Monday, August 29, 2011

Campaign Concepts: The Crew

Game System: Initially, I had thought this would be a perfect fit for Steve Kenson's wonderful Icons, but the more I think about it... It can only be Mutants and Masterminds for this one.

Nutshell: A Power Level 8 or 9 Iron Age Style Superhero Campaign set in a 4-color world (Freedom City, DC, Marvel, heck even Superhuman's setting would be ideal). It is initially meant to be a street level campaign but grow from there.

Concept: The Crew revolves around the PC's, a group of super-criminals brought together by a mysterious benefactor. Each one has super powers, but not of the Superman/ Green Lantern level of power. But most importantly, each PC is a criminal. They don't have to be inherently evil, in fact the game works better if they are not. They are simply criminals, worried more about their next heist than killing or taking over the world. Also, since they are a team, the PC's powers should not overlap too much as each member would be something of a specialist in The Crew.

To avoid the whole "getting to know you" period, it is assumed that the initial starting adventure would not be The Crew's first heist together. It is also assumed that they have all done jobs for this "mysterious benefactor" before to keep questions to a minimum... at least initially.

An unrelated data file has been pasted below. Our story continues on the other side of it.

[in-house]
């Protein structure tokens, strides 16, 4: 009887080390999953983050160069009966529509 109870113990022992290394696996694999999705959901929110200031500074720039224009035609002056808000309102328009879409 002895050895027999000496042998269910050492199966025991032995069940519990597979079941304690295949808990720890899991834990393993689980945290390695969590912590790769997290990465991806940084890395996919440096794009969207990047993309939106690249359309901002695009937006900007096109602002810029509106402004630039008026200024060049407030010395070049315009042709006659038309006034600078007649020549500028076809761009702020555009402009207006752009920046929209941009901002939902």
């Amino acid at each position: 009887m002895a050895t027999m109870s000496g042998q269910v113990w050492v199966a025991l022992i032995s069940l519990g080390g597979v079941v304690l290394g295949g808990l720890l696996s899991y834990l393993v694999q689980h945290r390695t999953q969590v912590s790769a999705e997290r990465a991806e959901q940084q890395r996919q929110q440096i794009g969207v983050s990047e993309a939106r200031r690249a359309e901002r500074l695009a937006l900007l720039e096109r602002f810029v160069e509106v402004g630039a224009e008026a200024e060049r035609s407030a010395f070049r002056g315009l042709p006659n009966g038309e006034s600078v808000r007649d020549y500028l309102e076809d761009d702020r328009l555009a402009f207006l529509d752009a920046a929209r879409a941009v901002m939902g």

The Introductory adventure sets the scene with a bank heist. Unlike most games of this genre, the PC's are the criminal's perpetuating the heist. They would be allowed to embellish and plot and plan and be as cruel or as mercenary as necessary. Of course, it wouldn't be long before the police are called in and a simple bank heist becomes a hostage situation. But that's when things change.

An hour or so into the first adventure, the cop cars will pull away from the bank, called to a larger menace. Anyone looking out the high windows of the bank would see why. Someting terrible has come. Depending on the world, it could be an invasion from Omega, Braniac, the Skrulls, the Monkey Menace, zombies, or some other alien race bent on the world's destruction; it could be a giant robot or creature; it could be a war of the gods. It doesn't matter, it's bad. In fact, it's so bad, every superhero the PC's have ever heard of are involved in the battle that erupts. And they're losing. For all that it begins to shake a bit at the seams and thnkgs like falling statues and stuff might happen, it should seem to the PC's that inside the bank is the only safe place.

So now what do they do? The PC's aren't terribly evil. So do they protect the people in the bank? Do they hunker down and wait for the danger to pass? Or do they help the heroes? If they don't, the heroes surely all die or are seriously injured in the battle. This potentially makes these criminals some of the Earth's only defenders. What then?

Those are the questions I like to ask and that's what I think would be fun to explore.


The Best Laid Plans...

Okay, so two of the regular articles I want to post here are ideas for games and campaigns (called General Gamery and Campaign Concepts respectively).

Campaign Concepts will house the nugget of an idea for a campaign or adventure for a given game system, potential house rules, and maybe even allude to the inspiration behind the campaign or adventure.